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Abdul Aziz Vs. State of Rajasthan [2007] Insc 505 (3 May 2007)

S. H. Kapadia & B. Sudershan Reddy

CRIMINAL APPEAL NO. 665 OF 2007 (Arising out of S.L.P. (Crl.) No.4083 of 2006) KAPADIA, J.

(1) Leave granted.

(2) This criminal appeal by grant of special leave is directed against impugned judgment dated 13.1.06 delivered by the Rajasthan High Court, Jaipur Bench, in D.B. Criminal Appeal No.513/04 converting the conviction under Section 460 IPC imposed by Additional District and Sessions Judge, Jaipur, in Session Case No.49/2001 into conviction under Section 302 IPC, without the State filing appeal in that regard, on the ground that the trial court had on account of inadvertence convicted the appellant only under Section 460 IPC.

(3) This judgment is a sequel to our judgment in the case of Raju @ Raj Kumar v. State of Rajasthan - Criminal Appeal No. of 2007 arising out of S.L.P.

(Crl.) No.4446 of 2006, pronounced today. Therefore, we are not required to restate the case of the prosecution.

Suffice it to state that Abdul Aziz (appellant herein) was accused No.1. He was convicted by the trial court under Section 460 IPC. We have extensively quoted the relevant paragraphs of the operative part of the judgment of the trial court in the earlier judgment. On the merits of the case, we find no infirmity with the concurrent findings recorded by the courts below. The evidence of Uttam Prakash (pw.4), who was present at the time when his father was attacked by 10 to 12 persons with knives, was the eye-witness. He had seen the appellant entering the room where the deceased was in conversation with pw.4's aunt. Appellant was named in the FIR. That, evidence of pw.4 is supported by recovery and medical evidence.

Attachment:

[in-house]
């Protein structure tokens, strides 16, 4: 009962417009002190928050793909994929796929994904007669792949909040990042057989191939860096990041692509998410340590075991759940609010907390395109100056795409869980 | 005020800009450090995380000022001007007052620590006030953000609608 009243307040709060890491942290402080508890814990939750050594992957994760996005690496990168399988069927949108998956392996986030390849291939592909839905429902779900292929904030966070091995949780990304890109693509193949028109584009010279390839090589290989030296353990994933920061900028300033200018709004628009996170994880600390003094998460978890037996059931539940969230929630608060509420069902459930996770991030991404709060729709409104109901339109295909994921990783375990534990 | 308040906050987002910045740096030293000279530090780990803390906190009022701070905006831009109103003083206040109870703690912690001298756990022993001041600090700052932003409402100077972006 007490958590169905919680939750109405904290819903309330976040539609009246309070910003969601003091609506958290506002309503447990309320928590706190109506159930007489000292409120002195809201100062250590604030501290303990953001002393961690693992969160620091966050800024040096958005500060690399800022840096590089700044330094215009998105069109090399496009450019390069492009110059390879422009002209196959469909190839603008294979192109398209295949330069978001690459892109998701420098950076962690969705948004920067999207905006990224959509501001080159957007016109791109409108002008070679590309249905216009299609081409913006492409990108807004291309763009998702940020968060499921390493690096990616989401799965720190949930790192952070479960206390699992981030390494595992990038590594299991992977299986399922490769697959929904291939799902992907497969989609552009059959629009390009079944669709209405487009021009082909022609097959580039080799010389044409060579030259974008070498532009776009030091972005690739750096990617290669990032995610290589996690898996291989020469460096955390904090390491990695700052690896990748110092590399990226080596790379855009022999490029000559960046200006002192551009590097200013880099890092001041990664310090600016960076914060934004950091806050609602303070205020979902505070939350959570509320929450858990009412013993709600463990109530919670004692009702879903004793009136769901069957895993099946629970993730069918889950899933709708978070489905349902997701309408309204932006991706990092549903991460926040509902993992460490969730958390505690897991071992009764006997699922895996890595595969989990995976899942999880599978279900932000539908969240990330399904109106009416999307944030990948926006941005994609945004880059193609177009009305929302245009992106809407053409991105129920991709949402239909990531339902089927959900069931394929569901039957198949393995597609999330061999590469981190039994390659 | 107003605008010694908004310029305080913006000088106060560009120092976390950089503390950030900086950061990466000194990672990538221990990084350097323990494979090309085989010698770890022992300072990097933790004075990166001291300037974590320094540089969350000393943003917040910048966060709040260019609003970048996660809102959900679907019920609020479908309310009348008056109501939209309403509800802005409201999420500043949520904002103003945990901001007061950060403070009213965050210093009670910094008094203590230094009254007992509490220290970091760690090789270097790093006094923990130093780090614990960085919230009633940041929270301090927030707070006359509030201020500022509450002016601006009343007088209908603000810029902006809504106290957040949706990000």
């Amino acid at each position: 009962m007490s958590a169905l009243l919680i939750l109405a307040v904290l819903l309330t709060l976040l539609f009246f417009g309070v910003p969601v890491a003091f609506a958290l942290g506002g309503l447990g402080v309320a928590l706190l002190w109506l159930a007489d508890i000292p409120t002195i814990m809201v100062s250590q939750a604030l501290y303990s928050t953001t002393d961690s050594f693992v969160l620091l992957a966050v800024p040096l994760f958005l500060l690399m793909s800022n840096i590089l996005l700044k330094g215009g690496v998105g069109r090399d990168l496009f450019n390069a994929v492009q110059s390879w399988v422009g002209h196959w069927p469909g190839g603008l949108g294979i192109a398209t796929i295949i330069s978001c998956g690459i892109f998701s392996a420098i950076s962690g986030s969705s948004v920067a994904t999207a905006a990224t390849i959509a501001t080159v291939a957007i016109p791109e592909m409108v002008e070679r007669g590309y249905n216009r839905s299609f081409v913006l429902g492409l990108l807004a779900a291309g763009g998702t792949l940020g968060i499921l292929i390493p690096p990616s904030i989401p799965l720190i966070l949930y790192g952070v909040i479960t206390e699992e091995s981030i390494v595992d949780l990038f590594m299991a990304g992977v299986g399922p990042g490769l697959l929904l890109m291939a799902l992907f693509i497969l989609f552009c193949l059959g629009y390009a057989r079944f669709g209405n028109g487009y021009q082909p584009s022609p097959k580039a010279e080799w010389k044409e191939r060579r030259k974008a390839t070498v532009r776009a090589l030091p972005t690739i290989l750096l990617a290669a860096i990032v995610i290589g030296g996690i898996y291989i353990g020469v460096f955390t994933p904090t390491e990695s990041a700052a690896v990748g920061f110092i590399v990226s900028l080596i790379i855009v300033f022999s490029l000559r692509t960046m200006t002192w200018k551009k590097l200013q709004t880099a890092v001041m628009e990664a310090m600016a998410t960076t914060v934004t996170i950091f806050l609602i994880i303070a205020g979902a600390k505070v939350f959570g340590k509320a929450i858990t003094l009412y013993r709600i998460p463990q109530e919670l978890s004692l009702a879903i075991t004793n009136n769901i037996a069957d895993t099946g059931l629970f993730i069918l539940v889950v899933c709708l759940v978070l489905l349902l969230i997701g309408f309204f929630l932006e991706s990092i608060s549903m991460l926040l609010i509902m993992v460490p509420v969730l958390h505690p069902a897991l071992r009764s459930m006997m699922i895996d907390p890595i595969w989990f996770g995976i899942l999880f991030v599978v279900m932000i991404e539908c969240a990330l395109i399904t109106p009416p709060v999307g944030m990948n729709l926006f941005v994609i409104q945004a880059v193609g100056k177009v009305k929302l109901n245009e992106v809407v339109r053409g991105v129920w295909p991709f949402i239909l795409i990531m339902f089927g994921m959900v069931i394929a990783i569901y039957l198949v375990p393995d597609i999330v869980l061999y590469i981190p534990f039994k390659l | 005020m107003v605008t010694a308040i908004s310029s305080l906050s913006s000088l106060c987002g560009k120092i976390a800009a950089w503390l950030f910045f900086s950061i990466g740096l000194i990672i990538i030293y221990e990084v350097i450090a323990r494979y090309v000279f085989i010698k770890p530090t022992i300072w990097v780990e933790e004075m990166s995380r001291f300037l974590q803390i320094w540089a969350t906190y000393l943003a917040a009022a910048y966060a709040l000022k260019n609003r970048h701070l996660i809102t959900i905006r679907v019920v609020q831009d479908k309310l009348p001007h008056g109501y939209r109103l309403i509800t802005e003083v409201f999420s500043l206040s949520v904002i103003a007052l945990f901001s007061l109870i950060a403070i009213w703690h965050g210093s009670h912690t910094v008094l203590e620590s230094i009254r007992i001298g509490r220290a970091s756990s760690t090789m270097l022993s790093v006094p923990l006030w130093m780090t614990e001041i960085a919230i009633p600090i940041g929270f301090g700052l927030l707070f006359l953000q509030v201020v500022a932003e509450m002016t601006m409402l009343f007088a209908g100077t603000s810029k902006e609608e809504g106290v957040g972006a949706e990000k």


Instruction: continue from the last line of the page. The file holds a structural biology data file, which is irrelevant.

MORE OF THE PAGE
(4) Under Section 460 IPC constructive liability is imposed on persons jointly concerned in committing house trespass at night, in the course of which death or grievous hurt is caused. The section applies to persons who actually committed house trespass at night and the act of causing death or grievous hurt by any one of the intruders would make others, who did not cause the injury, equally liable. In the present case, the ingredients of Section 460 IPC are complied with. However, it is contended on behalf of the State that on reading the judgment of the trial court it is clear that the trial court has found Abdul Aziz (appellant herein) guilty of murder and he was liable to be convicted under Section 302 IPC.

This point was argued by the State before the High Court in the criminal appeal filed by the appellant herein. It has been held, in the impugned judgment delivered by the High Court, that the trial court had instead of convicting Abdul Aziz (appellant herein) for offence under Section 302 IPC had inadvertently convicted and sentenced him for offence under Section 460 IPC and that considering the evidence on record, the appellant herein was liable to be convicted for an offence under Section 302/149 IPC.

(5) In the present case, we find that the appellant was charged under Section 302, 148, 149 and 460 IPC but the trial court had convicted him only under Section 460 IPC and sentenced to ten years imprisonment. No appeal was filed by the State for enhancement or for conviction under Section 302 IPC and yet in the appeal filed by the appellant the High Court has convicted him under Section 302/149 IPC and sentenced him to life imprisonment.

(6) In the case of Jagdeo v. State of Uttar Pradesh 1953 (51) Allahabad Law Journal 501, a similar situation arose for determination. In that case Jagdeo had moved the High Court in appeal against his conviction under Section 460 IPC. However, the High Court had issued the notice to show cause why the sentence passed against Jagdeo be not enhanced. There is no such notice in this case. In that case Srimati Lalji was found murdered, her ornaments were removed and the appellant (Jagdeo) was convicted under Section 460 and sentenced to 5 years rigorous imprisonment. It was held that if what was alleged against the accused was correct then an offence under Section 302 IPC was made out and in such an event the offence would not come under Section 460 IPC. We quote hereinbelow the relevant portion of the said judgment which reads as under: